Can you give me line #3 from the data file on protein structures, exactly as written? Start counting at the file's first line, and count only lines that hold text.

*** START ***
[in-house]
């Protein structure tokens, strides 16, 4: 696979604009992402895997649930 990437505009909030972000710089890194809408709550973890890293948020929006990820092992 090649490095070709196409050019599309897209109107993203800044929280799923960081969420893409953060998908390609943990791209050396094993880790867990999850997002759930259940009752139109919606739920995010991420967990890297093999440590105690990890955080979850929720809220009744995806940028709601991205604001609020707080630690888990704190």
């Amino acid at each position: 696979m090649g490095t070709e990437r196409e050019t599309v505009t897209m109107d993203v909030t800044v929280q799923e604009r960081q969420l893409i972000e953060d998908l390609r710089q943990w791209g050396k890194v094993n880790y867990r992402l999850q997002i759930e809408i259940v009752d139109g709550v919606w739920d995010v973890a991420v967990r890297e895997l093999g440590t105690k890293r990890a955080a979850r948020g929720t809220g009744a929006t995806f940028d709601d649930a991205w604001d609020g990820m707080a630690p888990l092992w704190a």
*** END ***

């Amino acid at each position: 696979m090649g490095t070709e990437r196409e050019t599309v505009t897209m109107d993203v909030t800044v929280q799923e604009r960081q969420l893409i972000e953060d998908l390609r710089q943990w791209g050396k890194v094993n880790y867990r992402l999850q997002i759930e809408i259940v009752d139109g709550v919606w739920d995010v973890a991420v967990r890297e895997l093999g440590t105690k890293r990890a955080a979850r948020g929720t809220g009744a929006t995806f940028d709601d649930a991205w604001d609020g990820m707080a630690p888990l092992w704190a």